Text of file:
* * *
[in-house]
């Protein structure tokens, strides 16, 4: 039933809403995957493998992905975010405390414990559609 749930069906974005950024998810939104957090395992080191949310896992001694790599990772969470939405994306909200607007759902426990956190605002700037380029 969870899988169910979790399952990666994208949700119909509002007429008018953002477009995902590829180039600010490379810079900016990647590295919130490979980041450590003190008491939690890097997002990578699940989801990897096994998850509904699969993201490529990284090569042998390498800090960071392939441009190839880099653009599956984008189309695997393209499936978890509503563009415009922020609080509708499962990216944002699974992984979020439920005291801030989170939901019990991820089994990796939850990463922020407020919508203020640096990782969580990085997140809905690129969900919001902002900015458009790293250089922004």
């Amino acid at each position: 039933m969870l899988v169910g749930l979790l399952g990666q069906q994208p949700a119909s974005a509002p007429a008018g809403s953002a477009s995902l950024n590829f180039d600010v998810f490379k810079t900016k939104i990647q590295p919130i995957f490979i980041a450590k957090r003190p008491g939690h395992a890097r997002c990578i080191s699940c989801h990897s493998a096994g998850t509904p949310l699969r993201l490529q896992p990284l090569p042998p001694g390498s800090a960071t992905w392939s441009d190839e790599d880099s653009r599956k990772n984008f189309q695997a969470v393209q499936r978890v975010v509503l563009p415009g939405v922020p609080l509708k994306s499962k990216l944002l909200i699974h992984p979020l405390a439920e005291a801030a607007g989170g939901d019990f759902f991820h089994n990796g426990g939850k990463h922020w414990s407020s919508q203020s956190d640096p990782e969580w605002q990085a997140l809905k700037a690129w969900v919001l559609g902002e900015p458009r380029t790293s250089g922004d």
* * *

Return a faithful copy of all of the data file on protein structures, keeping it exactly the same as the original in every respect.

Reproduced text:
[in-house]
């Protein structure tokens, strides 16, 4: 039933809403995957493998992905975010405390414990559609 749930069906974005950024998810939104957090395992080191949310896992001694790599990772969470939405994306909200607007759902426990956190605002700037380029 969870899988169910979790399952990666994208949700119909509002007429008018953002477009995902590829180039600010490379810079900016990647590295919130490979980041450590003190008491939690890097997002990578699940989801990897096994998850509904699969993201490529990284090569042998390498800090960071392939441009190839880099653009599956984008189309695997393209499936978890509503563009415009922020609080509708499962990216944002699974992984979020439920005291801030989170939901019990991820089994990796939850990463922020407020919508203020640096990782969580990085997140809905690129969900919001902002900015458009790293250089922004």
């Amino acid at each position: 039933m969870l899988v169910g749930l979790l399952g990666q069906q994208p949700a119909s974005a509002p007429a008018g809403s953002a477009s995902l950024n590829f180039d600010v998810f490379k810079t900016k939104i990647q590295p919130i995957f490979i980041a450590k957090r003190p008491g939690h395992a890097r997002c990578i080191s699940c989801h990897s493998a096994g998850t509904p949310l699969r993201l490529q896992p990284l090569p042998p001694g390498s800090a960071t992905w392939s441009d190839e790599d880099s653009r599956k990772n984008f189309q695997a969470v393209q499936r978890v975010v509503l563009p415009g939405v922020p609080l509708k994306s499962k990216l944002l909200i699974h992984p979020l405390a439920e005291a801030a607007g989170g939901d019990f759902f991820h089994n990796g426990g939850k990463h922020w414990s407020s919508q203020s956190d640096p990782e969580w605002q990085a997140l809905k700037a690129w969900v919001l559609g902002e900015p458009r380029t790293s250089g922004d």